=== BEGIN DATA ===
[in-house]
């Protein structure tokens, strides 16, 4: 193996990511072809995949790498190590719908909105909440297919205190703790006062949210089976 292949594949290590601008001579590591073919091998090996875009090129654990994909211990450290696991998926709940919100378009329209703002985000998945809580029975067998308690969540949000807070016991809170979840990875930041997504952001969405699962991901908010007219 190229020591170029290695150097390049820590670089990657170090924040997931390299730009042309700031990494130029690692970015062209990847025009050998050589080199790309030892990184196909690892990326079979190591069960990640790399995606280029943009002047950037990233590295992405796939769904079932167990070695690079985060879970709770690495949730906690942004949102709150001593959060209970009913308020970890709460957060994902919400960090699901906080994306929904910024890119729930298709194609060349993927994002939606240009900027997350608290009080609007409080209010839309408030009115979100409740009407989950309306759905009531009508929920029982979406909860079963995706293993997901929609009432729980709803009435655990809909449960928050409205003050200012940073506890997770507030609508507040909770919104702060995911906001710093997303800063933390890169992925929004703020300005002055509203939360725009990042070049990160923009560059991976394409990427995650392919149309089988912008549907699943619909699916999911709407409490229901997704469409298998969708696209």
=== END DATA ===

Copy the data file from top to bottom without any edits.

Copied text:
[in-house]
């Protein structure tokens, strides 16, 4: 193996990511072809995949790498190590719908909105909440297919205190703790006062949210089976 292949594949290590601008001579590591073919091998090996875009090129654990994909211990450290696991998926709940919100378009329209703002985000998945809580029975067998308690969540949000807070016991809170979840990875930041997504952001969405699962991901908010007219 190229020591170029290695150097390049820590670089990657170090924040997931390299730009042309700031990494130029690692970015062209990847025009050998050589080199790309030892990184196909690892990326079979190591069960990640790399995606280029943009002047950037990233590295992405796939769904079932167990070695690079985060879970709770690495949730906690942004949102709150001593959060209970009913308020970890709460957060994902919400960090699901906080994306929904910024890119729930298709194609060349993927994002939606240009900027997350608290009080609007409080209010839309408030009115979100409740009407989950309306759905009531009508929920029982979406909860079963995706293993997901929609009432729980709803009435655990809909449960928050409205003050200012940073506890997770507030609508507040909770919104702060995911906001710093997303800063933390890169992925929004703020300005002055509203939360725009990042070049990160923009560059991976394409990427995650392919149309089988912008549907699943619909699916999911709407409490229901997704469409298998969708696209």